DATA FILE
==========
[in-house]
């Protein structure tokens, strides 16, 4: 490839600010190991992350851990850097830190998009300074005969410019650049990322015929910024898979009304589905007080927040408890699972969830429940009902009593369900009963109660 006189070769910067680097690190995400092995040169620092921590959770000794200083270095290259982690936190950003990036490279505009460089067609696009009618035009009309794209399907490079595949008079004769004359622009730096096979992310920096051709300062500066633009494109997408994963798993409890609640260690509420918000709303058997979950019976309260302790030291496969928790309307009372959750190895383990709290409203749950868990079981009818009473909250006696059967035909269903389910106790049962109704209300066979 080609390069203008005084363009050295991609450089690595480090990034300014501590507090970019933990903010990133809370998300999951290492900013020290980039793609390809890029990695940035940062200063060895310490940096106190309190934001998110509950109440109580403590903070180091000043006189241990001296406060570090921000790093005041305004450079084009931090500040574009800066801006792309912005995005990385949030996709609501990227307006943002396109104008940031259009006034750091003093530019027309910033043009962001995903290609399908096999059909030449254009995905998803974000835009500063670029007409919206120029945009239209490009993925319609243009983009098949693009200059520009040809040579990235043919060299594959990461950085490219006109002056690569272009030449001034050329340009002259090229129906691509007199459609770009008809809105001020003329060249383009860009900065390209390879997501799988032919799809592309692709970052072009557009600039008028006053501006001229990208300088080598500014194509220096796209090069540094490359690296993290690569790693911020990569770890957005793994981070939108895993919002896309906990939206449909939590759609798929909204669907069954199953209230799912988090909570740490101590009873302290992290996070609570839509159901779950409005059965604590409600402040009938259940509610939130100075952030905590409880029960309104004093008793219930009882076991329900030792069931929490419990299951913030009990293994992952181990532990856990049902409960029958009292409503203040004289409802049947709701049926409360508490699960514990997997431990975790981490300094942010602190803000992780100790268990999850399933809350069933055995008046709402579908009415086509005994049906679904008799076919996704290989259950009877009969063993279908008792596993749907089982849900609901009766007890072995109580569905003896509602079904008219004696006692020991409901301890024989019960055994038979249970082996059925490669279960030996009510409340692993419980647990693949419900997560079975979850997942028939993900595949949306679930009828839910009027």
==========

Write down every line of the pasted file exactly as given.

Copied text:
[in-house]
């Protein structure tokens, strides 16, 4: 490839600010190991992350851990850097830190998009300074005969410019650049990322015929910024898979009304589905007080927040408890699972969830429940009902009593369900009963109660 006189070769910067680097690190995400092995040169620092921590959770000794200083270095290259982690936190950003990036490279505009460089067609696009009618035009009309794209399907490079595949008079004769004359622009730096096979992310920096051709300062500066633009494109997408994963798993409890609640260690509420918000709303058997979950019976309260302790030291496969928790309307009372959750190895383990709290409203749950868990079981009818009473909250006696059967035909269903389910106790049962109704209300066979 080609390069203008005084363009050295991609450089690595480090990034300014501590507090970019933990903010990133809370998300999951290492900013020290980039793609390809890029990695940035940062200063060895310490940096106190309190934001998110509950109440109580403590903070180091000043006189241990001296406060570090921000790093005041305004450079084009931090500040574009800066801006792309912005995005990385949030996709609501990227307006943002396109104008940031259009006034750091003093530019027309910033043009962001995903290609399908096999059909030449254009995905998803974000835009500063670029007409919206120029945009239209490009993925319609243009983009098949693009200059520009040809040579990235043919060299594959990461950085490219006109002056690569272009030449001034050329340009002259090229129906691509007199459609770009008809809105001020003329060249383009860009900065390209390879997501799988032919799809592309692709970052072009557009600039008028006053501006001229990208300088080598500014194509220096796209090069540094490359690296993290690569790693911020990569770890957005793994981070939108895993919002896309906990939206449909939590759609798929909204669907069954199953209230799912988090909570740490101590009873302290992290996070609570839509159901779950409005059965604590409600402040009938259940509610939130100075952030905590409880029960309104004093008793219930009882076991329900030792069931929490419990299951913030009990293994992952181990532990856990049902409960029958009292409503203040004289409802049947709701049926409360508490699960514990997997431990975790981490300094942010602190803000992780100790268990999850399933809350069933055995008046709402579908009415086509005994049906679904008799076919996704290989259950009877009969063993279908008792596993749907089982849900609901009766007890072995109580569905003896509602079904008219004696006692020991409901301890024989019960055994038979249970082996059925490669279960030996009510409340692993419980647990693949419900997560079975979850997942028939993900595949949306679930009828839910009027």